Understanding Passive Homes
The construction industry is continually evolving toward new styles, techniques and using innovative materials that are revolutionising the entire activity of the sector. In this day and age of innovation and looking to make homes more energy efficient, one new tendency is on the rise called passive housing or ecologically designed homes.
These structures are intelligently designed and focused on reaching almost zero energy consumption as well as using materials that have a reduced impact on the environment. They seek to take advantage of natural resources by using passive systems such as thermal insulation or solar heat gain which lead to a reduction in energy consumption from about 60% to 90% in comparison with conventional homes. In the construction process, environmental characteristics are taken into account to ensure that the home is being constructed as sustainable as possible. Passive housing also looks to improve the reduction of CO2 emissions, so the materials used in the construction of energy efficient buildings should leave a minimal carbon footprint by fully taking advantage of light energy.
The concept of passive homes within the construction industry brings to light the growing concerns that does not go unnoticed, such as for global sustainability, energy efficiency and a long-term plan for saving resources. All of this without sacrificing comfort or design, which is also very important for many costumers.
Five Criteria for Passive Homes
Not all sustainable housing follows the norms of energy efficient or passive housing. These buildings should follow the criteria in line with those established for the German Passivhaus — a construction standard that appeared at the end of the 80s. Therefore, the intent is to build homes that achieve a maximum level of comfort by combining high tech materials that ensure building quality as well as a significant reduction in energy consumption.
- Thermal insolation: One of the benefits of this construction standard is that the buildings itself are capable of providing thermal well-being without or only with a minimal level of energy in the building, in other words they do not require any conventional form of heating. The result is the maximisation of energy efficiency. For this to be possible, the building is constructed with walls that do not contain thermal bridges, that overcome low temperatures and prevent heat loss. The principal function of insolation is to take full advantage of the interior temperature of the home without influence from the temperature outside.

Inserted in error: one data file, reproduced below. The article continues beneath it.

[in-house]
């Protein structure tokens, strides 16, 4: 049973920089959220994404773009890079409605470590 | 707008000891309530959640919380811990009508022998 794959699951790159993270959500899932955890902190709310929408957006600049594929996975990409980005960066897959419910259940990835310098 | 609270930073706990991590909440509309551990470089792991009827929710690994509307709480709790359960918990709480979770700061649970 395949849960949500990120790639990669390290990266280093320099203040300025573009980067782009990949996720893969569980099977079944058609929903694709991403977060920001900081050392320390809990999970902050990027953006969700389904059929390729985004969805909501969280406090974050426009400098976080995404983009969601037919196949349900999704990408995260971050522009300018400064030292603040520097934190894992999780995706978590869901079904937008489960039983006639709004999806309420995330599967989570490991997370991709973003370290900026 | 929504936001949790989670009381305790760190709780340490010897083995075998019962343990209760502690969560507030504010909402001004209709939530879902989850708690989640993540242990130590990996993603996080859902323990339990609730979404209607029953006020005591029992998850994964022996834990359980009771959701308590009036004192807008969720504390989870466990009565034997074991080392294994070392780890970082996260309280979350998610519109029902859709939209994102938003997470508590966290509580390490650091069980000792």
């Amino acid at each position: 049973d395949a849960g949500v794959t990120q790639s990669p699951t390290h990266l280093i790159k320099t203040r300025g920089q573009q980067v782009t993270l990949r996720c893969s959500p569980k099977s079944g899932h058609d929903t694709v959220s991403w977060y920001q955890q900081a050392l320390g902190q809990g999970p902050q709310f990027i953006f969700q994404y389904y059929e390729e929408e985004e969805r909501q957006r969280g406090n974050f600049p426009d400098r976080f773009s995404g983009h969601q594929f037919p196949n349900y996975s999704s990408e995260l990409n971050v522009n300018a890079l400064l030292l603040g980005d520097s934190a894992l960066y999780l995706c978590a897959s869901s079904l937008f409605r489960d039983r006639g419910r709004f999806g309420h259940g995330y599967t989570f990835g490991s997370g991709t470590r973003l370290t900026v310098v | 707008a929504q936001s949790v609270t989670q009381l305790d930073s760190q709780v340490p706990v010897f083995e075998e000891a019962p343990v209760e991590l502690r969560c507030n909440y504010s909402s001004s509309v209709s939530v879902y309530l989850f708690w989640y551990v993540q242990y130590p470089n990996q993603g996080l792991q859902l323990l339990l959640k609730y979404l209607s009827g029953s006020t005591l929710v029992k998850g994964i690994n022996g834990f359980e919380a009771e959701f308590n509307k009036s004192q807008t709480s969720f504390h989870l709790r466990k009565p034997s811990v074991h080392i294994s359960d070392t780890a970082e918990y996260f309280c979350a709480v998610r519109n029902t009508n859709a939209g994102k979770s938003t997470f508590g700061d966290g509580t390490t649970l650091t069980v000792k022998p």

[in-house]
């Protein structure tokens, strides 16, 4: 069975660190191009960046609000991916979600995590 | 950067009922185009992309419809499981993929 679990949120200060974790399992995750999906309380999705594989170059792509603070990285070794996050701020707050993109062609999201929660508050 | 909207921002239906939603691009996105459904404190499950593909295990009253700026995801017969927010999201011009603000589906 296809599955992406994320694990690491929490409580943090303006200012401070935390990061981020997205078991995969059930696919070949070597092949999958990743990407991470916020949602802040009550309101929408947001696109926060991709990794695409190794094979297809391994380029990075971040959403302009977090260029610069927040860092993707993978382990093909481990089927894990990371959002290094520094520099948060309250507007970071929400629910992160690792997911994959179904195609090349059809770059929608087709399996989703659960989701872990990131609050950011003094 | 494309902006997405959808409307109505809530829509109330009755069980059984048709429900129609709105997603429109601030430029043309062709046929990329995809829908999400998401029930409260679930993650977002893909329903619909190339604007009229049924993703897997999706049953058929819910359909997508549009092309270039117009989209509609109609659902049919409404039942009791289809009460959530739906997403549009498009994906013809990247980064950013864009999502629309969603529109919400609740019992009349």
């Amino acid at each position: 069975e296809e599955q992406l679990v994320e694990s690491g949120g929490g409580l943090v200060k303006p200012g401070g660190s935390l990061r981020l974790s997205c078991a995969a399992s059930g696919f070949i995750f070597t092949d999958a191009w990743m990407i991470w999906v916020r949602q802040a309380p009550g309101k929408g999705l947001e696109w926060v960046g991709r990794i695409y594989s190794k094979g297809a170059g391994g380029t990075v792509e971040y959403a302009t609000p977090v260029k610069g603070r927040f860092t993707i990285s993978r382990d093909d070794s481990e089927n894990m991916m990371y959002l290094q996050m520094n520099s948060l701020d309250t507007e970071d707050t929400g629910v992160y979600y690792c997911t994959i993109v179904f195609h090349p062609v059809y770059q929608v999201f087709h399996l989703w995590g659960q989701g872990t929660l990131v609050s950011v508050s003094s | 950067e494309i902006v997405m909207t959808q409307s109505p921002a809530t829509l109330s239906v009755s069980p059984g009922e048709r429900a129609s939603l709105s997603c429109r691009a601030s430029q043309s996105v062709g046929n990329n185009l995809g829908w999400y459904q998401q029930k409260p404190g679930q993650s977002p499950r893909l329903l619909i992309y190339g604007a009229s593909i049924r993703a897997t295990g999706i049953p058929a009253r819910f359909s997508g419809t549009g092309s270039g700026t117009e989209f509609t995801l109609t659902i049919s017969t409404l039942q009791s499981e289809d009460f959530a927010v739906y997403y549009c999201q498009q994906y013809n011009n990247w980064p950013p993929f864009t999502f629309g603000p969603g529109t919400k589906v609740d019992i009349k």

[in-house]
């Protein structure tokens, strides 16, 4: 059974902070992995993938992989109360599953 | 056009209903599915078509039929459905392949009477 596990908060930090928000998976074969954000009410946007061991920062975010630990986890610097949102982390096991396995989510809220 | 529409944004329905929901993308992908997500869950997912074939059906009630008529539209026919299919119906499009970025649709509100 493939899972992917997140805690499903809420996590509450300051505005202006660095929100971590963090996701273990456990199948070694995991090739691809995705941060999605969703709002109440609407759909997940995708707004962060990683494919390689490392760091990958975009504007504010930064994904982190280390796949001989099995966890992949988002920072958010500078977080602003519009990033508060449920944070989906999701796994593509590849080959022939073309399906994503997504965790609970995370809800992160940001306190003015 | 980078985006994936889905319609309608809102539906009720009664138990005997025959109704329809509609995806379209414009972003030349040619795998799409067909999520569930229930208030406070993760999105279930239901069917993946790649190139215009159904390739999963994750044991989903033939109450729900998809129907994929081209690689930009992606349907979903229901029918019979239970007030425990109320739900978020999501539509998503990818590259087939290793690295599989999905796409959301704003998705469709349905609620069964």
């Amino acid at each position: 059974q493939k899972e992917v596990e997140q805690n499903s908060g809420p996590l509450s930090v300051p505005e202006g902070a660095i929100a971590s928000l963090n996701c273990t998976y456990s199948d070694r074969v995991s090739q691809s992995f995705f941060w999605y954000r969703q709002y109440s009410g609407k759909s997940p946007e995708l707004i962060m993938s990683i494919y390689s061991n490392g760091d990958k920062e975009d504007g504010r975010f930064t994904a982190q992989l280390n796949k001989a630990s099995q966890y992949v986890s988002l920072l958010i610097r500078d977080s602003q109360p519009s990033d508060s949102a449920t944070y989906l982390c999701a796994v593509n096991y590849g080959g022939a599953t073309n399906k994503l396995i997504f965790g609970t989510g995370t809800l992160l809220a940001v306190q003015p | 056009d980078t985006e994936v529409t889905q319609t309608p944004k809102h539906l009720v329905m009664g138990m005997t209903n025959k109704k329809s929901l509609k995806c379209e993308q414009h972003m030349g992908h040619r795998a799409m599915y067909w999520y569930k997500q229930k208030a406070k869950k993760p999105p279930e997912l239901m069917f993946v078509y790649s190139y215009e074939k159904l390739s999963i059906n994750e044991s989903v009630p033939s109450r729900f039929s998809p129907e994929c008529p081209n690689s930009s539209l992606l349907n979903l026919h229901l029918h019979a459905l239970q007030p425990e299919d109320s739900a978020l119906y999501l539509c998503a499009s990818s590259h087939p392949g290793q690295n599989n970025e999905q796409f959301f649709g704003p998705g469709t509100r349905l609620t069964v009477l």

- Quality doors and windows: doors and windows are just two of the elements that make air flow possible and as such, influence the inner temperature of a building. To adjust to the standard of a passive house, these elements should have a triple panel insulating glazing, low emissions lining, air seals, window frames that are adapted to the cut and thermal heating, etc. These structures help to both stop the flow of heat and they also have a high coefficient of solar heat gain.
- Ventilation systems: The quality of the air indoors is another indicator of efficiency in a passive home. Impenetrability may have implications on the entering of fresh air, which is essential for living a healthy life. For this reason, ventilation systems are key for these types of construction. A high quality system not only considerably reduces operational waste in any building, it also guarantees adequate flow of fresh air.
- Taking advantage of internal sources: In addition to using passive solar gain, passivhaus buildings extensively use the intrinsec heat from internal sources such as the residual heat from lighting, appliances and other electronic devices. They also take advantage of body heat from both people and animals in the building. On average, a person emits heat equivalent to 100 watts of radiated thermal energy. It is essential to eliminate thermal bridges, which is why it is important to consider and combat, if possible, the points where heat escapes throughout the house. Thermal insulation should be continuous and without interruption to act as a seal to avoid heat escaping.
- Lighting and appliances: Another method of minimising energy consumption involves choosing appropriate appliances and taking advantage of natural light. Designing a system of sustainable lighting uses low energy consumption sources such as LED light bulbs or an organic light-emitting diode (OLED). It is also possible to use home accessories that are equipped with photovoltaic cells, timers, movement detectors that help to control light and electricity consumption.
If you are looking to build while still maintaining high levels of comfort, efficient energy consumption, consistent interior temperature and most importantly to care for the environment, opting for an energy-efficient and passive house is a great option. Although it may be a large investment, you will be reimbursed with medium and long-term benefits and meanwhile you are reducing the impact of human contamination on the planet.